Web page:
Flexibility is a key attribute that registered nurse Anna Denomey makes good use of at GRH.
Given her chosen role in the hospital’s float pool, this quality is very welcome as she takes on different care needs throughout the hospital.
Anna is a Jill of all nursing trades. Float pool staff members provide support in different units at GRH as needs arise.
Anna wants to make a difference in whatever capacity she’s serving. She works hard to keep her specialized skills up to date, and to discover what makes each unit work well.
Her experience across the hospital has also helped her to better understand her fellow care providers’ unique roles and challenges.
Why did you become a nurse?
I became a nurse after doing a few others things in life after high school (a sociology degree, a PSW certificate) which I wasn't satisfied with.
I was interested in science, especially biology, and enjoyed working with people more than machines, so nursing was a draw.
I had spent some summers during high school volunteering at a nursing home where my mom worked, and really thrived while interacting with the residents and learning about their health issues. Wanting to make a positive difference was another motivation.
How did you start at Grand River Hospital?
I got a new grad position on the inpatient surgical unit in 2008, when my partner and I moved back to KW where we had met six years prior. We loved living in this area and compared to our previous life in Toronto, were actually able to afford it!
GRH seemed like the perfect fit for me, because it's a big enough hospital that I knew there would be enough variety, but it still has a friendly "you're more than just a number" atmosphere.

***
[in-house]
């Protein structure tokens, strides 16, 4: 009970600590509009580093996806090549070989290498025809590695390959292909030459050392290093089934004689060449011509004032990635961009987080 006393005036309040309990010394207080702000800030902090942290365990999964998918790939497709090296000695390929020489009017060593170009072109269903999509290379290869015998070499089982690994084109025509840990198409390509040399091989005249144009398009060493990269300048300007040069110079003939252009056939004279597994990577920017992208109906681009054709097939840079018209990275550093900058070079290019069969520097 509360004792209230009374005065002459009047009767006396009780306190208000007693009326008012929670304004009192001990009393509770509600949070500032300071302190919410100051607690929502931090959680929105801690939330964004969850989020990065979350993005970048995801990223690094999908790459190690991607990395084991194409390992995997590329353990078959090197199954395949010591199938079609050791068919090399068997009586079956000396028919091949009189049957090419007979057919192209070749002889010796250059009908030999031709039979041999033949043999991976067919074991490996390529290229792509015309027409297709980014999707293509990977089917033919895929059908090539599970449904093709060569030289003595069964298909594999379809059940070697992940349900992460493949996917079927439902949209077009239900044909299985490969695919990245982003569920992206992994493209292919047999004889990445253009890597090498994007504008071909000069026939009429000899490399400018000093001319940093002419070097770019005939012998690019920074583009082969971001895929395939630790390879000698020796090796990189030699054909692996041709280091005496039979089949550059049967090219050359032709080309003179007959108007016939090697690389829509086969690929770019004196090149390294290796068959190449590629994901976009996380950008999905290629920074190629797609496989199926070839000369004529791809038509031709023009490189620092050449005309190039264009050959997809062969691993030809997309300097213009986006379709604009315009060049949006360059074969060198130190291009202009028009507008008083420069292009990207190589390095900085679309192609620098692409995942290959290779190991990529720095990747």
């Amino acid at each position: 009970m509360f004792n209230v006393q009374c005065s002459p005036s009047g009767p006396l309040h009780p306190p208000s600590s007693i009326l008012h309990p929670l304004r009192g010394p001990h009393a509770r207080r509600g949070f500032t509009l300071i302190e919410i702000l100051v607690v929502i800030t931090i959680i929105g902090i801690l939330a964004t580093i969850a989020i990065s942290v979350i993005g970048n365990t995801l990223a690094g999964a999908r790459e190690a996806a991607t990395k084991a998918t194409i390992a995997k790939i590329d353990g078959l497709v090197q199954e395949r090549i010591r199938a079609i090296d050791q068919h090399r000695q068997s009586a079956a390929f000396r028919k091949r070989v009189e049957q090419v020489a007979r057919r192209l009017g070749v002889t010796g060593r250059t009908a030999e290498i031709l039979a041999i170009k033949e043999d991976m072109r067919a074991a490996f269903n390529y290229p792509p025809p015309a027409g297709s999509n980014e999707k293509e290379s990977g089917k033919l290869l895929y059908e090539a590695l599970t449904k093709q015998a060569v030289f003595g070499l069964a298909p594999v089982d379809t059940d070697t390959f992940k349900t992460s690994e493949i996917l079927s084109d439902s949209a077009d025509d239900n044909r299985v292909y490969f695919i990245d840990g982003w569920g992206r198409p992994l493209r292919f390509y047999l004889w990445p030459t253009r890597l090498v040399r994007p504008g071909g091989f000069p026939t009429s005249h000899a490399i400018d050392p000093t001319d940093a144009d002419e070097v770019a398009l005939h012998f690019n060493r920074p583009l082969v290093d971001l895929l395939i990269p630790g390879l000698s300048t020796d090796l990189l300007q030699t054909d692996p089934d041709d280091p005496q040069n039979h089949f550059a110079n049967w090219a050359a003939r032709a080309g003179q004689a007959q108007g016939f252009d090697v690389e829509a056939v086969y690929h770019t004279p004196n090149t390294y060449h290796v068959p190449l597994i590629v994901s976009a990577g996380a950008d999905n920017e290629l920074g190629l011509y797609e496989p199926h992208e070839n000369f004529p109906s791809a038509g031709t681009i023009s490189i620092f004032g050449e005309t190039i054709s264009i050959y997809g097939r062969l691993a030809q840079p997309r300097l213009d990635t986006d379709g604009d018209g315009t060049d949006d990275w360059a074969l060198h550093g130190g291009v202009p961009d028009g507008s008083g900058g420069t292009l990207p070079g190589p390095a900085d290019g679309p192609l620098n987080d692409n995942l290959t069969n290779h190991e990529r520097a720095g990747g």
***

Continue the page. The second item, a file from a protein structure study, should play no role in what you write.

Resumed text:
After a few moves away and back from the area and GRH, and a maternity leave, I settled into the float pool position in 2011.
In the float pool, no two days are alike. What’s attracted you to that kind of nursing rather than staying in a particular unit?
Maybe it's because I don't like set routines! I enjoy getting different spontaneous assignments each week.
For example, in one month, I could be assigned to take a patient to another hospital on an ambulance run, take care of dying patients, open up overflow beds in the emergency department, maximize the function of a person with dementia or another chronic illness, be an extra set of hands on an unfamiliar unit like the chemo suite when it is working short, help someone recover from surgery or after a stroke, and do a constant care assignment.
I like to think of myself as flexible and adaptable, so the variety keeps things interesting and lets me see how other units work.
How do you build relationships when you may be moving between different units?
Floating around has really opened my eyes to the challenges that are universal in every unit.
The great majority of staff members come to work wanting to do their best within common constraints and realities. It's easy to get annoyed at another unit for getting something wrong, but I really see how every unit is busy and every staff member has a valid reason for the way they do things. This realization makes me more empathetic to everyone's struggles, and my teammates respond to that.
I've been floating for almost six years, so I've been able to make friends or at least acquaintances on every unit, because of the time spent. A goofy sense of humor helps as well. :)
What do you enjoy about your work?
I like the variety of float pool assignments, and being able to apply knowledge from one unit to the next, as each unit has different cultures and practices.
On every unit, there's an opportunity to engage with patients in a meaningful way, with simple things like a warm blanket, a joke to lighten the mood, or finding something in common. I also like the feeling of accomplishment and competence I get when I do a task well.
What keeps you challenged during it?
Developing enough skill and knowledge to be competent in each specialized area is a challenge! I try to stay current with updates and newsletters from each unit I work in, since policies, technologies, and best practices are always changing.
I enjoy the challenge of always learning something new. Of course, there are the usual challenges that everyone in the health care field experiences, such as doing our best with finite resources, and experiencing vicarious trauma and compassion fatigue from witnessing human suffering.
Is there anything else you’d like to add?
I heart GRH! :)